CallRail offers phone call tracking and analytics for online and offline marketing campaigns. Their tagline says it all. Know what makes your phone ring. Something that is becoming increasingly important with the shift to mobile and online advertising. It’s a big wave.
I met Andy Powell, one of the co-founders (Kevin Mann is the other), back when the company was a few people at Atlanta Tech Village and I was working for Half Off Depot. Engineered serendipity. Liked what he was doing and followed them a bit.
Late last year CallRail raised a $2 million Series A from Wain Kellum, Reggie Bradford, Canal Partners and BLH Venture Partners. Shortly thereafter I happened to run into Reggie and his family at the Shake Shack. He couldn’t have been more positive about CallRail so I decided to reconnect with Andy to see if he could see any sales and marketing help.
It happens that he did. We seemed pretty aligned from a values perspective. We decided to work together.
My number one objective in joining the CallRail team is to build a repeatable and scalable customer acquisition process so that we can double CallRail’s business in 2015 and then again in 2016. The CallRail team has created great momentum with a focus on friendliness and simplicity. Momentum so great CallRail could be the fastest growing Series A startup in Atlanta.
I am very excited to be a part of the CallRail team. It’s going to be a fun ride.
On the advice of my friend Dale Kirkland I decided to get my girl some decent seats to the Fleetwood Mac show last week. Never a huge Mac fan but Dale was right, they put on a heck of a show. The highlight to me was a story that Stevie Nicks shared leading into “Gypsy.” It seems that before Fleetwood Mac made it big and Stevie became rich she used to go to a store in San Francisco called the Velvet Underground. According to Nicks the store had a marvelously painted floor. Hence the opening lines of the song.
So I’m back, to the velvet underground Back to the floor, that I love To a room with some lace and paper flowers Back to the gypsy that I was To the gypsy… that I was
She went on to talk about how the big lady rockers of the day, Janis Joplin, Grace Slick and the like shopped there, but at the time she could not afford to do so. One day while visiting the store she had a premonition. That she was going to become a star and would be able to afford the clothes that the Velvet Underground carried. Using herself as an example Nicks went on to encourage the audience to follow those feelings when they happen, to devote their lives to things they are passionate about. Which gave a whole new meaning to the next two lines.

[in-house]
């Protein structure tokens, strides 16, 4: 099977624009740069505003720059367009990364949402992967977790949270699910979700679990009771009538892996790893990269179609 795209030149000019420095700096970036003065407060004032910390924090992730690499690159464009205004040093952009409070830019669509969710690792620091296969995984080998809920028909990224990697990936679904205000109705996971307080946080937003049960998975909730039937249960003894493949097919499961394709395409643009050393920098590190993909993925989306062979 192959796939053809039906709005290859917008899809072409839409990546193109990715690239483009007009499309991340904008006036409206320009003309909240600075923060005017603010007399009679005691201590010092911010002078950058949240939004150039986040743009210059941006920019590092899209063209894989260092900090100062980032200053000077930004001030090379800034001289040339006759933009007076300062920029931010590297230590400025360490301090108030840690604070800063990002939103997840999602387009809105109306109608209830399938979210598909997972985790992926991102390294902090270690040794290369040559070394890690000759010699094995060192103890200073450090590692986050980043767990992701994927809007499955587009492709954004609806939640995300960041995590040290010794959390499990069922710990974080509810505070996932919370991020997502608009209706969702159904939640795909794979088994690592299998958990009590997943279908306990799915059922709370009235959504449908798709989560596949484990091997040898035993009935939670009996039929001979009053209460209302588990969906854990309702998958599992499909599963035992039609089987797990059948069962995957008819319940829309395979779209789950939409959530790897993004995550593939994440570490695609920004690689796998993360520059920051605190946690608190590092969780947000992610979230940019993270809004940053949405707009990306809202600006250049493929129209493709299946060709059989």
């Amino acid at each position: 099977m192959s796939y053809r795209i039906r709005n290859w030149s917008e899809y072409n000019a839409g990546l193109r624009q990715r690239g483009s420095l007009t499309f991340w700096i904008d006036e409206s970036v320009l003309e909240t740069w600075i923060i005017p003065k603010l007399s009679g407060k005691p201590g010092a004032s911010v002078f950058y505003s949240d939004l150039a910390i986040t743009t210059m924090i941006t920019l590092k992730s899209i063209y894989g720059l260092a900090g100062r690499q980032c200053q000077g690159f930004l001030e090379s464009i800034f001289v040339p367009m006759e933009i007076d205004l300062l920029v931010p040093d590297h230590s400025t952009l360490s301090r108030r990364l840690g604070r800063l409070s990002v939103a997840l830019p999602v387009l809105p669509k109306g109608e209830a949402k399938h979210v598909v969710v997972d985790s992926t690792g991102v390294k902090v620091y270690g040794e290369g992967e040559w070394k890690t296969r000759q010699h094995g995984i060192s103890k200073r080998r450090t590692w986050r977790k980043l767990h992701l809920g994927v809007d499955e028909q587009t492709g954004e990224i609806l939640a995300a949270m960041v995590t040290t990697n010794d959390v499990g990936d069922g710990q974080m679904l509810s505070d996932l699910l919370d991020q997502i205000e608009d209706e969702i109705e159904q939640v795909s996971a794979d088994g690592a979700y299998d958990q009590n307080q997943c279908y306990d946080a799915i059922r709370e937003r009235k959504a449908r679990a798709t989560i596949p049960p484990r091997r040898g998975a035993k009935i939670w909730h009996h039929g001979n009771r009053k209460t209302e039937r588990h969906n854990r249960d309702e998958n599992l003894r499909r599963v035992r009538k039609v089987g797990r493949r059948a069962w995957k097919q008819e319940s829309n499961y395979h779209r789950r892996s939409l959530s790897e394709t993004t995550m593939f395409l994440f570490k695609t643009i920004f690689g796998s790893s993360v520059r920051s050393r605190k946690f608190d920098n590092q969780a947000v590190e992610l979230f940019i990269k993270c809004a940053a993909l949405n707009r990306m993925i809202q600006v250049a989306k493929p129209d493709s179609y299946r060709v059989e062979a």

And it all comes down to you Well, you know that it does
And while she did not talk about the next line seems to be a bit of carpe diem encouragement.
Well, lightning strikes, maybe once, maybe twice
Stevie is quite the little motivational speaker when she does not have her witchy freak persona on.
Lighter Capital recently published a guide on how to choose the best funding path for your startup. It is pretty informative and outlines three funding paths that are potentially open for a tech startup. I find the guide particularly useful as less then 1% of all companies attract venture funding and it seems that nearly 100% of entrepreneurs seek out venture capital. Most companies do not raise venture funding and most entrepreneurs should not seek it.
There is a nice graphic in the guide that sums up three funding paths.
I don’t agree that companies generally raise a series A at launch and initial traction or that a series B takes place at $5 million in revenue. They both seem to come later to me.
The important takeaway from this chart is the non VC-backed path and revenue based financing. It is the path that the vast majority of startups will take and one that entrepreneurs should spend more time thinking about than pursuing venture capital.
1 San Francisco 630
2 New York 319
3 Los Angeles 160
4 Boston 150
5 Washington DC 69
6 Seattle 67
7 Austin 58
8 Chicago 56
9 San Diego 48
10 Atlanta 39
Atlanta has cracked the top ten in terms of regional concentrations of early-stage capital in the United States. Granted there is still a huge concentration of capital going to the Valley. There always will be. But I think we are starting to see the results of David’s vision, being carried out by lots of different entities across the entire Atlanta metro area.
In a nutshell they believe Fab paid too much attention to competition and did not stay focused on their core market market. Around the 3:20 mark things get really interesting when Mark starts talking about capital constraints. Capital constraints force focus, force creativity, and force innovation. Capital constraints also force you to ask harder questions about the viability of the business. Mark concludes that Fab’s issue was overcapitalization.
In his and Jeff’s point of view raising a large amount of capital increases investor expectations which in turn forces artificial growth and raises public expectations. The end result being growing too fast before a strong foundation is in place. Then things crumble.
Something to consider when big checks with high valuations are becoming more common.